Ducati approached several riders to ride in the 1972 Imola race, including Barry Sheene, but they declined. Finally, Ducati approached English racer Paul Smart. Smart admitted he knew little about Ducati, and didn’t even know where Imola — in Italy — was located. He agreed, however, to pilot one of the new factory-built desmo-engine Ducati twins, together with teammate Bruno Spaggiari.
At the start of the race, Agostini took the lead and led for the first four laps. Then he was passed by both Smart and Spaggiari, who took turns throughout the race battling for the lead. Agostini eventually had to retire from the race, and Smart and Spaggiari took Imola in first and second place, respectively. It was this sweep at Imola in the Formula 750 that really brought the machines to the world’s attention, and demand for the non-desmo 750cc Ducatis quickly outstripped supply. The factory did its best to meet their orders, and even during this rush for production, Ducati developed the 750 Sport model from the 750 GT.
Here’s where we get to the 750 Super Sport, a road-legal machine Ducati’s Fredmano Spairani promised to produce as a replica of the Imola-winning desmo. In its final form, the Super Sport closely emulates the Imola machine, and it was listed on distributor’s export price lists in early 1973 and a small number of 750 Super Sports were made from 750 Sports that year. However, Super Sport production began in earnest in January 1974. Most went to the U.S. market followed by Australia and the U.K. Eventually a total of 401 were produced, all in 1974, making it a one-year-only model.
Now highly sought-after, the Super Sport featured larger 40mm Dell’Orto carburetors, a 9.5:1 compression ratio and made 70 horsepower at 9,000rpm. With its blue frame — it’s a color closer to green, and one that provides for what has become the “green frame” moniker of the Super Sport — and silver fiberglass body panels, the machine had a claimed dry weight of 333 pounds.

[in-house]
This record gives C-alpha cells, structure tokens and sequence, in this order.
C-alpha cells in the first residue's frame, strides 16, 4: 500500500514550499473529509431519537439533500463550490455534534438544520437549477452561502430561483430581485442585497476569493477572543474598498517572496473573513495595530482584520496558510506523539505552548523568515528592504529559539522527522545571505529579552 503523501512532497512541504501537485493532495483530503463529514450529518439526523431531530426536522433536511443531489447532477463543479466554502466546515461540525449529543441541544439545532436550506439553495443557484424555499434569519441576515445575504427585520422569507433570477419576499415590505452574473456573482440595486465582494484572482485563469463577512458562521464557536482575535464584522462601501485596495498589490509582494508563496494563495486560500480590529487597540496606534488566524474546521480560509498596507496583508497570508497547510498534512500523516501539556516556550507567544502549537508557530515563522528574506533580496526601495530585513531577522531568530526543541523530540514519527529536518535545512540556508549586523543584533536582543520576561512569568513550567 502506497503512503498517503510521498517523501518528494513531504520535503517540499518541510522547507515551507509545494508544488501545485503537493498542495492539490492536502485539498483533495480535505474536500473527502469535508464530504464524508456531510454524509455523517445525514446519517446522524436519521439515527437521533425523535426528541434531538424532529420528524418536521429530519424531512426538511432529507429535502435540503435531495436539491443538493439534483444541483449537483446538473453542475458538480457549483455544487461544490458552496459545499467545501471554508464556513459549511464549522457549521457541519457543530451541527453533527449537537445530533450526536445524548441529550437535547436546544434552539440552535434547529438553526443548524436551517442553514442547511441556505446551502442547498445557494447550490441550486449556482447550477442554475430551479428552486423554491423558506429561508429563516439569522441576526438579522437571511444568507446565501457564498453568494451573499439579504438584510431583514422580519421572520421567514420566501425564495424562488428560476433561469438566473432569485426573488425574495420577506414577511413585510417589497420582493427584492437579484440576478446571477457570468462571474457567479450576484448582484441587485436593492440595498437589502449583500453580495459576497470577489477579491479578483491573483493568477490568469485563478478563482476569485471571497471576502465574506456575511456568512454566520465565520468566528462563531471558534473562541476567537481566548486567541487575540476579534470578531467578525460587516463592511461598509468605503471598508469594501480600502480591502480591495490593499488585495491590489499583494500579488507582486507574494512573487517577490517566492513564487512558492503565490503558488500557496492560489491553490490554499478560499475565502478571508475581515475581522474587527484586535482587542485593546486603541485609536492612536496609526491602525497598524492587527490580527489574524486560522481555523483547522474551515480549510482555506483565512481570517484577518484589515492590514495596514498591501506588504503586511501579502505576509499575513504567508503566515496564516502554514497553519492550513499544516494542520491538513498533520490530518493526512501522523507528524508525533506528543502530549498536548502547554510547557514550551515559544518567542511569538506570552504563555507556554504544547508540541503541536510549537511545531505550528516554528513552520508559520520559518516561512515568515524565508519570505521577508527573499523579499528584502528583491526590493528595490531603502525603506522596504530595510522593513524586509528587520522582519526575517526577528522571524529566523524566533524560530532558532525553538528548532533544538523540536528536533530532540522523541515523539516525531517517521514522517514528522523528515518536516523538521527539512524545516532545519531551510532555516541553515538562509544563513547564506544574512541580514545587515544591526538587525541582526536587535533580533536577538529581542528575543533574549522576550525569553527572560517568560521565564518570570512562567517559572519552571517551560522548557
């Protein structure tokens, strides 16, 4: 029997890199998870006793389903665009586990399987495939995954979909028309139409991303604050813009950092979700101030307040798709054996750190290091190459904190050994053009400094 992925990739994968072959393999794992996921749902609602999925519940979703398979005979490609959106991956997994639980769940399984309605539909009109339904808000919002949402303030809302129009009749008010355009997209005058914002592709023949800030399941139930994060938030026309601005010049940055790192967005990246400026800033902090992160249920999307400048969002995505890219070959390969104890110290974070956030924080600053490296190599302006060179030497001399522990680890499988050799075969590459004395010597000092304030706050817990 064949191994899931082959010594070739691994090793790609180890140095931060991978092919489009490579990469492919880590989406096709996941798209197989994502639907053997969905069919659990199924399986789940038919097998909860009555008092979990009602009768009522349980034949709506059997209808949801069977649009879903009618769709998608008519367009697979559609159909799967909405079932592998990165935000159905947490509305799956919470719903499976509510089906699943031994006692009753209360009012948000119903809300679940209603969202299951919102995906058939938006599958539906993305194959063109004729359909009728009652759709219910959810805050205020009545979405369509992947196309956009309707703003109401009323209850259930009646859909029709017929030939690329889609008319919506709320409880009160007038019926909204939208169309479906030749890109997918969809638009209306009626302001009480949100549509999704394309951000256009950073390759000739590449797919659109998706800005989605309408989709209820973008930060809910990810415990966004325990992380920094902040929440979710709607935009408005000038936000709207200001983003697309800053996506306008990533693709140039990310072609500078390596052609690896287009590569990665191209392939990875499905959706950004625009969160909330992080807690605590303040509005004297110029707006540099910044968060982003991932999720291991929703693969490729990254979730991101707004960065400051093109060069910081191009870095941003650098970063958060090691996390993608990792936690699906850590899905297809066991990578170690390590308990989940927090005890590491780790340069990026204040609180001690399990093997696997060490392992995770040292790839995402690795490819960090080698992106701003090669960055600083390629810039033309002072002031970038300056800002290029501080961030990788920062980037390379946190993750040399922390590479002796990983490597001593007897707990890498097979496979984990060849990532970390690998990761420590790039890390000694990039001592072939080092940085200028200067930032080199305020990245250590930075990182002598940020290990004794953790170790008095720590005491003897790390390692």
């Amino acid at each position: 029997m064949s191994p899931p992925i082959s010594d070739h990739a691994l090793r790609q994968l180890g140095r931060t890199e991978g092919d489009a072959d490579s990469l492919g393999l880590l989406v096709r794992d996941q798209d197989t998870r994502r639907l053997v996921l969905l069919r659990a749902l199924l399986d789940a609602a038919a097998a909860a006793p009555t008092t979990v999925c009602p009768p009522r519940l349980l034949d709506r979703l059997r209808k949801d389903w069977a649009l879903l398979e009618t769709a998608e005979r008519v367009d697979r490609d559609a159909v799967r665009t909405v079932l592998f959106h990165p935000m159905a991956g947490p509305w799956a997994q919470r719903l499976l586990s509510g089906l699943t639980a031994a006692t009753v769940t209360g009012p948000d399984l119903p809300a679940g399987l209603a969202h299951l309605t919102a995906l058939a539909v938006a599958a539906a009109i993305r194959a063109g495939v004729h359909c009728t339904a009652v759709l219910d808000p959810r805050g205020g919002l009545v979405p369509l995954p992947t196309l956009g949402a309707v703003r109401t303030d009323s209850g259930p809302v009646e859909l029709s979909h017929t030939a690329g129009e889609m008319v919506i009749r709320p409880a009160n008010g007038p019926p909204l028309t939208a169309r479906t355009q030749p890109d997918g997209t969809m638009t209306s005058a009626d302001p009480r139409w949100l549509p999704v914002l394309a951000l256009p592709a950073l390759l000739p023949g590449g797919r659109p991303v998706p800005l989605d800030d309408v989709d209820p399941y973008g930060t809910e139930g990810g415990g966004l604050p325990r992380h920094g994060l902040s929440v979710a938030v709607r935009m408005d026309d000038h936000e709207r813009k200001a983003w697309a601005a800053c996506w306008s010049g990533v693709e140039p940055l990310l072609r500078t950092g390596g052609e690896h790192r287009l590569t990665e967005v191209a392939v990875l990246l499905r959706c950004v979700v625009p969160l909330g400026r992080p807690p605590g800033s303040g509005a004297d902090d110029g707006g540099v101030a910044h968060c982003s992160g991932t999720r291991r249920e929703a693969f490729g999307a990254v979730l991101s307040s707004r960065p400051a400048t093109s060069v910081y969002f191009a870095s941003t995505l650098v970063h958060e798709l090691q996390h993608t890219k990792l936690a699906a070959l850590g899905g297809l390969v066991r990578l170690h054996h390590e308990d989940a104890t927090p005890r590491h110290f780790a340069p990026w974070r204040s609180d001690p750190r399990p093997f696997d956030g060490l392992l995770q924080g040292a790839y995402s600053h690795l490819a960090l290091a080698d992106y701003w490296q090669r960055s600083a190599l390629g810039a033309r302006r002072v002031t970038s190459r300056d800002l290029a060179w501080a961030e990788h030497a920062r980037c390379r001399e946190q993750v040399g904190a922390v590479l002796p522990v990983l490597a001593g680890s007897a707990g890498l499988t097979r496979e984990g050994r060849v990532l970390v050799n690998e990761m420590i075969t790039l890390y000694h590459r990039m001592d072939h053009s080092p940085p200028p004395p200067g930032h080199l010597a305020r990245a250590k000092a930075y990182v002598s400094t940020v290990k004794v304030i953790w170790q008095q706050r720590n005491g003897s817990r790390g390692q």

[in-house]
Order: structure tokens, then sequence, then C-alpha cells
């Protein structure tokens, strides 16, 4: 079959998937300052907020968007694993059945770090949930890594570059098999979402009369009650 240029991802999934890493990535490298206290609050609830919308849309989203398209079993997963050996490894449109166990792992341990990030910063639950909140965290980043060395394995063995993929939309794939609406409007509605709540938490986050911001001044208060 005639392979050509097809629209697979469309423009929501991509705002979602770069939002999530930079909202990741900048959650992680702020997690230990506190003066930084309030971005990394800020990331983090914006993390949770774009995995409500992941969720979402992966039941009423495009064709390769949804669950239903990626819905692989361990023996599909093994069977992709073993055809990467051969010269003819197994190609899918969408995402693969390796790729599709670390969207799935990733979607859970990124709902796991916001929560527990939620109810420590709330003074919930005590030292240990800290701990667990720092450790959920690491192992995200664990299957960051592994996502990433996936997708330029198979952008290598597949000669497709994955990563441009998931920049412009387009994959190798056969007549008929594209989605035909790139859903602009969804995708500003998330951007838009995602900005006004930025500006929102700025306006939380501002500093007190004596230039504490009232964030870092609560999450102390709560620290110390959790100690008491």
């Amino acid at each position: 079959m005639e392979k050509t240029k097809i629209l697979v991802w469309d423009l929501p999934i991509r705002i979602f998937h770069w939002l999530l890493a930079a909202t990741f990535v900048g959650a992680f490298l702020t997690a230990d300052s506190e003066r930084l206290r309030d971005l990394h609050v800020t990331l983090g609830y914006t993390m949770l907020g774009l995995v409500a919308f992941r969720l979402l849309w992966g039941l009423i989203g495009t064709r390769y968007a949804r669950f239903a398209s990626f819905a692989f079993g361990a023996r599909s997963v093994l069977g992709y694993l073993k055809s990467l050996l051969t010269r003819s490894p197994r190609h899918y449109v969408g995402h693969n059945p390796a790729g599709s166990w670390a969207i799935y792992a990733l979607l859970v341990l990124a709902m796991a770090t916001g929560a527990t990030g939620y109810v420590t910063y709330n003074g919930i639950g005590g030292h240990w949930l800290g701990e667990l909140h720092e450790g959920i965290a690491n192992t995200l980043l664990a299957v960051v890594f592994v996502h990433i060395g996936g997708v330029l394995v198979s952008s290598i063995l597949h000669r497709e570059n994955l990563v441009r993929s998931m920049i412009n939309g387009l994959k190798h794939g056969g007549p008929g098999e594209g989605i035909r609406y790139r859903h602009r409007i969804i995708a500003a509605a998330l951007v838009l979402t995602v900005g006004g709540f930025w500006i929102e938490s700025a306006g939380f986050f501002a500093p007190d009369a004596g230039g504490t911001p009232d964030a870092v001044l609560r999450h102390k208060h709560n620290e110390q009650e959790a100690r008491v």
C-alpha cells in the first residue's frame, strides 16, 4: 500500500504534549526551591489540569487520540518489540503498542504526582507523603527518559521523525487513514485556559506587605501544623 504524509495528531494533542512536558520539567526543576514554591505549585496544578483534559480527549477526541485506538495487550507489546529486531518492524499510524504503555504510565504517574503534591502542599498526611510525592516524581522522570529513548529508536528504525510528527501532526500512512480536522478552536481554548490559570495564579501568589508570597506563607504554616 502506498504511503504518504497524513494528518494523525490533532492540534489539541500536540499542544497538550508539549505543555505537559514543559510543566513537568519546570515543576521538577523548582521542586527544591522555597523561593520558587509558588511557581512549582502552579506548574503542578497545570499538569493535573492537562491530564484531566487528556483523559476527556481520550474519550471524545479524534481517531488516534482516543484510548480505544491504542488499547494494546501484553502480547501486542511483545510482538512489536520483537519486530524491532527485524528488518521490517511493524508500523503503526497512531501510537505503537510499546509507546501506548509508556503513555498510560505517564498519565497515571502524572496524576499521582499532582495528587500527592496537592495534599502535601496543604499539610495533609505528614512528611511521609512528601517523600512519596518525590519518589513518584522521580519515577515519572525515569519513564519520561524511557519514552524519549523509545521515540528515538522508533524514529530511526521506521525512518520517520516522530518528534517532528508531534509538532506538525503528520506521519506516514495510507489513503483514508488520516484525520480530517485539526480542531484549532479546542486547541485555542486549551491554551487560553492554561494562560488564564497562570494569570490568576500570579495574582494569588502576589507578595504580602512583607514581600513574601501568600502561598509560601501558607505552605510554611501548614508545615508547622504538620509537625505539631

Unique to the Ducati, the fiberglass gas tank has a translucent middle strip to act as a fuel level sight gauge. Carrying over the early 750 “round-case” engine construction, the Super Sports were essentially hand-built machines and were not cost effective to construct. As mentioned, only 401 of the motorcycles ever left the factory. Many of these were modified and raced, and it’s difficult to find one in essentially complete and unmolested condition.
Rick had never forgotten the Super Sport that he’d been denied in 1974 at the Ducati dealer in Madison. For years, he watched newspaper classifieds and then the internet, but never saw one for sale. What he did see was steadily rising values. In January 2020, at the Mecum auction in Las Vegas, there were four Super Sports offered for sale. He decided to act, and enlisted Brady’s help to inspect the machines on the auction floor.